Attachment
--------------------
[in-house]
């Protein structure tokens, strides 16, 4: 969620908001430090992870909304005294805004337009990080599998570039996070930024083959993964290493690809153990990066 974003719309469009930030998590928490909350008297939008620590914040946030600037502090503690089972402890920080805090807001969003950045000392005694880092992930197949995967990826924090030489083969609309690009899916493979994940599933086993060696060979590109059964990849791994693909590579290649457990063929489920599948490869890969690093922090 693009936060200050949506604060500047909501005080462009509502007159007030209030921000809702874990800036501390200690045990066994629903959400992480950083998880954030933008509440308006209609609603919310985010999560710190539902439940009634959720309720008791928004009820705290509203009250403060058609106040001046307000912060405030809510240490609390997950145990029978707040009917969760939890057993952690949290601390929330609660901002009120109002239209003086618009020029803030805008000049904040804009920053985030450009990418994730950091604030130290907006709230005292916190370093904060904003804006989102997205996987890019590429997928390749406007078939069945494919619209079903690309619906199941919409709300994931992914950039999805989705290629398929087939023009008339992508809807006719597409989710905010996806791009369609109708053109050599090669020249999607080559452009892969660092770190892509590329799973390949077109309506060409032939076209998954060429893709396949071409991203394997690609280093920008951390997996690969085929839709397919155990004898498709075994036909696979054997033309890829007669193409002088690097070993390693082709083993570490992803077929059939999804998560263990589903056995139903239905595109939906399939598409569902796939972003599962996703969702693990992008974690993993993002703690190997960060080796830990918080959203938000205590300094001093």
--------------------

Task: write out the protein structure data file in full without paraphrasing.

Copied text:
[in-house]
């Protein structure tokens, strides 16, 4: 969620908001430090992870909304005294805004337009990080599998570039996070930024083959993964290493690809153990990066 974003719309469009930030998590928490909350008297939008620590914040946030600037502090503690089972402890920080805090807001969003950045000392005694880092992930197949995967990826924090030489083969609309690009899916493979994940599933086993060696060979590109059964990849791994693909590579290649457990063929489920599948490869890969690093922090 693009936060200050949506604060500047909501005080462009509502007159007030209030921000809702874990800036501390200690045990066994629903959400992480950083998880954030933008509440308006209609609603919310985010999560710190539902439940009634959720309720008791928004009820705290509203009250403060058609106040001046307000912060405030809510240490609390997950145990029978707040009917969760939890057993952690949290601390929330609660901002009120109002239209003086618009020029803030805008000049904040804009920053985030450009990418994730950091604030130290907006709230005292916190370093904060904003804006989102997205996987890019590429997928390749406007078939069945494919619209079903690309619906199941919409709300994931992914950039999805989705290629398929087939023009008339992508809807006719597409989710905010996806791009369609109708053109050599090669020249999607080559452009892969660092770190892509590329799973390949077109309506060409032939076209998954060429893709396949071409991203394997690609280093920008951390997996690969085929839709397919155990004898498709075994036909696979054997033309890829007669193409002088690097070993390693082709083993570490992803077929059939999804998560263990589903056995139903239905595109939906399939598409569902796939972003599962996703969702693990992008974690993993993002703690190997960060080796830990918080959203938000205590300094001093």